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New Series Highlights World-Changing Math and Science Leaders

New Series Highlights World-Changing Math and Science Leaders
Some of the mathematicians and scientists featured in World Changers.

We in the College of Natural Sciences have a new initiative, World Changers, that aims to celebrate a very special type of human in history: the scientist or mathematician who charted a path forward in which others could follow. 

UT professor Dan Knopf presents Abel Laureate Karen Uhlenbeck (left) with her World-Changer poster. Credit: Benoit Cortet, Institute for Advanced Study

This month brought an excellent example, as people everywhere learned about the impact of University of Texas at Austin mathematician and professor emerita Dr. Karen Uhlenbeck, who was named the winner of the prestigious Abel Prize for 2019. As the first woman to receive what is sometimes referred to as mathematics' Nobel Prize and a dedicated mentor for other women in math, Uhlenbeck and her story have been resonating around the globe.

"It is a great honor to be the first woman to get the Abel Prize. It is also a great responsibility," Uhlenbeck said. "Many, many thanks to the few remarkable pioneers before me and to the many women coming along behind me—first slowly and now in great numbers."

Noting that she was among the first generation of women to be able to expect advancement in the profession, Uhlenbeck recalled what it was like as she was starting out during the turbulent 1960s. 

"When the legal barriers to advancement were struck down, we expected women and minorities to march through the doors and take their rightful place. It proved not so simple, but tremendous progress has been made," she said, adding, "I hope in my own way, I have joined others in prying those locked doors open, and in keeping them open wide!"

Like many remarkable STEM leaders who come from populations that are historically underrepresented in science and mathematics, Uhlenbeck's experience highlights an important lesson about Natural Sciences disciplines. They require ingenuity, grit, insight and a pioneering spirit worthy of recognition.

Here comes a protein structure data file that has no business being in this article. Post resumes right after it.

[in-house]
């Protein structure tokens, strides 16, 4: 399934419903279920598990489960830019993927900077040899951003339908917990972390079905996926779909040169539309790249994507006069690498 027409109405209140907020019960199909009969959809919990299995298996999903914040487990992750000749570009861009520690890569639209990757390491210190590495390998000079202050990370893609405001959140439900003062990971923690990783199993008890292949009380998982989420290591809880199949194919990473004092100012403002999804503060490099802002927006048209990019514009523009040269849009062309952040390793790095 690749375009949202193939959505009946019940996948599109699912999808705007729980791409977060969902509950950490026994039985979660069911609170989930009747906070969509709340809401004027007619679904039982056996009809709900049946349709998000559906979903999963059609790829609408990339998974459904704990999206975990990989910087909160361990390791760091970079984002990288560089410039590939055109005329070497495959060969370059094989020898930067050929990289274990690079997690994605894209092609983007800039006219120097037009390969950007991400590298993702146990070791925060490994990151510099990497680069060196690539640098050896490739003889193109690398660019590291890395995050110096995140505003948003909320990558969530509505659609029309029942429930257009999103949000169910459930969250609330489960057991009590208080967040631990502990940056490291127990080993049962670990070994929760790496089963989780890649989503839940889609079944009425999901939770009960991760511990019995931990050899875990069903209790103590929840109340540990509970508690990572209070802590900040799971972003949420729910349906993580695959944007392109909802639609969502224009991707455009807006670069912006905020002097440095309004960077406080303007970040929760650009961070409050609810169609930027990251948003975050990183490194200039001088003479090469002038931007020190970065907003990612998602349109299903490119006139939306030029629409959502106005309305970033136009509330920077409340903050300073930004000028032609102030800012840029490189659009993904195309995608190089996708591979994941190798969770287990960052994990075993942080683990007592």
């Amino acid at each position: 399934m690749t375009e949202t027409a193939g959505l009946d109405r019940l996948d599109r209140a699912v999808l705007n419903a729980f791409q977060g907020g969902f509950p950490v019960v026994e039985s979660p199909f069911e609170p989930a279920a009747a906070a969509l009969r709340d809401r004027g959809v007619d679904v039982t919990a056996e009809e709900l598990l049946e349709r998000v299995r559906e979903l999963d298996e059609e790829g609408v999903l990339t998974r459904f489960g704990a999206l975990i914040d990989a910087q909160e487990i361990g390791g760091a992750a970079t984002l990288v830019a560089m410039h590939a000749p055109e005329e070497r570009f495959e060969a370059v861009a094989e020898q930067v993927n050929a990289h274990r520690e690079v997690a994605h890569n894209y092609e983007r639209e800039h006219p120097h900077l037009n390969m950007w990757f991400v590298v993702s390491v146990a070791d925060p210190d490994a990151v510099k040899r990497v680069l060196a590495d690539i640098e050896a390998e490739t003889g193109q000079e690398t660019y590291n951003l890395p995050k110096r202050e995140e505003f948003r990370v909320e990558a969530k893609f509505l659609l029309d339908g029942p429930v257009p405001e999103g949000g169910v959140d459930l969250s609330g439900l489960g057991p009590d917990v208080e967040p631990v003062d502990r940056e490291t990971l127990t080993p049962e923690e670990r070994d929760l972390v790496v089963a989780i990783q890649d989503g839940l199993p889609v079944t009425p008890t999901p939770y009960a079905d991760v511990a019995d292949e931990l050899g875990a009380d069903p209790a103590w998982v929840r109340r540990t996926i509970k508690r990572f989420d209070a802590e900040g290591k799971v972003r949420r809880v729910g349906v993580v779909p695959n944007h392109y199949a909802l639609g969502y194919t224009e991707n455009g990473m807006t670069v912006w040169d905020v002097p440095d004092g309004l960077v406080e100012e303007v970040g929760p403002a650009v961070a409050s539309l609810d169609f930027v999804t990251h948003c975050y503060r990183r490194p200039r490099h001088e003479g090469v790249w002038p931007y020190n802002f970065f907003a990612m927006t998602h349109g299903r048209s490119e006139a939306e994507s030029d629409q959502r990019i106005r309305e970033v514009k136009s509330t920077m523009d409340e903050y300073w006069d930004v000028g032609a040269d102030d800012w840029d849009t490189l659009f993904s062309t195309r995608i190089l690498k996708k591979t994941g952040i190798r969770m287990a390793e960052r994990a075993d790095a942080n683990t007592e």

UT professor Luis Caffarelli is among those celebrated on the World Changers website.

As Women's History Month winds down and as Texas school districts around the state this week began celebrating César Chávez-Dolores Huerta Day in recognition of contributions of Hispanic leaders, UT Austin's College of Natural Sciences is proud to launch a new campaign, World Changers

The series celebrates scientific and mathematical achievements by women and others who have been historically underrepresented in STEM.

Times are changing, and today half of U.S. undergraduates majoring in science, technology, engineering and mathematics are women (although this varies by major). Right now, majorities of students in the University of Texas at Austin's College of Natural Sciences are female and identify with a community of color.

The World Changers series includes posters and downloadable digital displays that can be used for desktop backgrounds, in PPT presentations and for display in classrooms, offices and homes. 


Lisa Ng, whose research addresses infectious disease outbreaks, is among the scientists featured.

Some of the highlighted individuals are current or former faculty members or alumni from our Texas Science community – people who started here and whose discoveries and experiences helped change the world.

Others are simply amazing individuals from outside our community. These scientists, technologists and mathematicians also made history, and we celebrate their contributions across our areas of study.

We will continue to add to the series and highlight those whom the University of Texas – and scientific and mathematical communities more broadly – see as world-changers for the impacts they have made, both in their disciplines and in our world.

Do you have a suggestion for someone to feature in this series? Let us know.

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Saturday, 20 April 2019

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